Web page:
Use this URL to cite or link to this record in EThOS: http://ethos.bl.uk/OrderDetails.do?uin=uk.bl.ethos.660472
Title: Gone to deliver lions : birth and social change in a Tanzanian village
Author: Payton, Valerie Roskell
Awarding Body: University of Edinburgh
Current Institution: University of Edinburgh
Date of Award: 1995
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Abstract:
In 1974, Tanzania experienced a massive villagisation programme, unprecedented on the African continent. This study is about some of the specific ways in which the lives of people, especially women, have been affected by this experience. Taking as its primary focus the activities, decision making and ideas informing the events surrounding birth in the village of Fulwe, it opens out to consider issues concerning the relationship between experience, knowledge and power. Particular emphasis is placed on recognising the fieldwork encounter as the locus for ethnographic production. The question of the role of the traditional midwife as an agent of change is identified as an important reason for the initial creation of the project. However fieldwork experiences suggested the need for further exploration of gender, age and kinship relationships, all of which find expression in the idiom of birth, when considered as a cultural construction. Senior women gain a sense of identity and power from their practice of ritual preparation of the female initiand and the guidance to delivery of their younger kinswomen. Influences, such as formal school education and the choice of hospital delivery, are contentious issues which threaten the traditional routes to power for older women. In contrast to government controlled formal education, knowledge within the traditional paradigm is embodied, and conditional upon practice and actual experience. Using Bourdieu's idea of symbolic capital, I examine how some midwives attempt to harness the power implicit in hospital practices, for their own interests. In Fulwe, it is not possible to define a single gender ideology. Nor is it possible to discuss the unique status of women. The textual analysis of fertility and birthing activities alone, reveals several, sometimes contradictory, ideological views. These inform the self images of women at different stages of their lives, and give shape to their relationships with other women and men.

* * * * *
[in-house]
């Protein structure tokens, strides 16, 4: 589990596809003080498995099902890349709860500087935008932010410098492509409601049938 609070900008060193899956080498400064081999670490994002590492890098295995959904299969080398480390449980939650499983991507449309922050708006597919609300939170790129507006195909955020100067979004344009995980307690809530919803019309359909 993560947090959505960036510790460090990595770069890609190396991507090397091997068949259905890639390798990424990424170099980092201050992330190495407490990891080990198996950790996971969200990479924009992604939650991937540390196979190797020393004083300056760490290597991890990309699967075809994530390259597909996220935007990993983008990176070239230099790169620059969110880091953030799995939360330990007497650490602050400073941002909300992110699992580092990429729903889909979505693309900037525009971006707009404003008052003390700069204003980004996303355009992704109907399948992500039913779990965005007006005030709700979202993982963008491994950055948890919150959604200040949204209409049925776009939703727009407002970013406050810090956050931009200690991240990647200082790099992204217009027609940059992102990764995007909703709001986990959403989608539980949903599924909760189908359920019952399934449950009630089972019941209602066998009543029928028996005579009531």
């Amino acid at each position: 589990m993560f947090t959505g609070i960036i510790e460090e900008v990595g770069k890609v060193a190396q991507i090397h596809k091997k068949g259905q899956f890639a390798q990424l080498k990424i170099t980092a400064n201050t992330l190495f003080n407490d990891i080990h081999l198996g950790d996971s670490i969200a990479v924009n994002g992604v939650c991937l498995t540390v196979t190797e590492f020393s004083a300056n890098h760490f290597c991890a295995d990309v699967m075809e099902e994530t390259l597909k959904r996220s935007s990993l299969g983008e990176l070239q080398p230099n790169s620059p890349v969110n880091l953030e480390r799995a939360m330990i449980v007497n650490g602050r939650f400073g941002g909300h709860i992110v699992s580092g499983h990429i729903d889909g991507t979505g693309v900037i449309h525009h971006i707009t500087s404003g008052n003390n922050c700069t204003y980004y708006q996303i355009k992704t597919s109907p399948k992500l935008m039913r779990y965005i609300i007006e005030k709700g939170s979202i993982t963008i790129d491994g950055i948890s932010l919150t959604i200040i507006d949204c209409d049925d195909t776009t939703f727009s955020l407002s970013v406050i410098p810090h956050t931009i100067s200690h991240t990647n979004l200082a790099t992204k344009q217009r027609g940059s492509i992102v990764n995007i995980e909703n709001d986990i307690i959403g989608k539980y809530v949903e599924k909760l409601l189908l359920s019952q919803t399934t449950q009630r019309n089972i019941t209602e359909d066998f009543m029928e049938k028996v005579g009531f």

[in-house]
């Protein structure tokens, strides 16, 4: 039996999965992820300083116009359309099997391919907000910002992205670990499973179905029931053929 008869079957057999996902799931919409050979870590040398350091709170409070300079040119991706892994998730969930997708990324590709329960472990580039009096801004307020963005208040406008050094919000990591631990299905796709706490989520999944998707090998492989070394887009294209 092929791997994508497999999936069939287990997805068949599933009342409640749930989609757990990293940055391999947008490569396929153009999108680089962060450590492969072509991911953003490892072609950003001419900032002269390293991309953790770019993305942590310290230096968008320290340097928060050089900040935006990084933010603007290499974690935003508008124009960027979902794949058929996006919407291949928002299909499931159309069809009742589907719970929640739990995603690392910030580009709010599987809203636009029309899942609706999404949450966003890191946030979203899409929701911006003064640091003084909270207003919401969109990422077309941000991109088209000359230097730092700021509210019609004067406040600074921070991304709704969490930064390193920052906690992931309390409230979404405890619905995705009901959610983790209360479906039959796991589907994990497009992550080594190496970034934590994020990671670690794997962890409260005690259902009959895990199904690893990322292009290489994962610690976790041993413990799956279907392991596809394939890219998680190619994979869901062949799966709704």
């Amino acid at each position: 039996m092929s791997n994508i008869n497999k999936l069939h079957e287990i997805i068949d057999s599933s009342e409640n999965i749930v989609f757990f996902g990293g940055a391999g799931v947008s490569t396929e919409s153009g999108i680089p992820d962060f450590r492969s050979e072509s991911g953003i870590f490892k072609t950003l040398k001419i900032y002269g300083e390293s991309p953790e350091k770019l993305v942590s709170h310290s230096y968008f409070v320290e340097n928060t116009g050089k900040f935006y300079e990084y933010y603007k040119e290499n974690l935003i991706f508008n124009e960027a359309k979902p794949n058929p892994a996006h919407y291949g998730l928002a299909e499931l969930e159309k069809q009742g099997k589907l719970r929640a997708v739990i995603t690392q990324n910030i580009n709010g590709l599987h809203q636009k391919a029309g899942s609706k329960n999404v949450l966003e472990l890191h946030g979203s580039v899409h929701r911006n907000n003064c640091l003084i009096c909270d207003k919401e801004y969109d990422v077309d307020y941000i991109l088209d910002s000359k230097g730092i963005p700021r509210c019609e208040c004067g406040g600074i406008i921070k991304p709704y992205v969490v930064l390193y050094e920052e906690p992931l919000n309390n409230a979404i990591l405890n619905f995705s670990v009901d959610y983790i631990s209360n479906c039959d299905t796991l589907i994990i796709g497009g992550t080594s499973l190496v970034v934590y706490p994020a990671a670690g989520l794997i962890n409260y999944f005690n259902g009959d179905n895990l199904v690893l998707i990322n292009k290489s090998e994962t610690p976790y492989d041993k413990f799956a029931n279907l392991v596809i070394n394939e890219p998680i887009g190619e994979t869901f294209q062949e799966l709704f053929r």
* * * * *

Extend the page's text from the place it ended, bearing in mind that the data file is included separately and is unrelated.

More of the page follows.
Supervisor: Not available Sponsor: Not available
Qualification Name: Thesis (Ph.D.) Qualification Level: Doctoral
EThOS ID: uk.bl.ethos.660472  DOI: Not available
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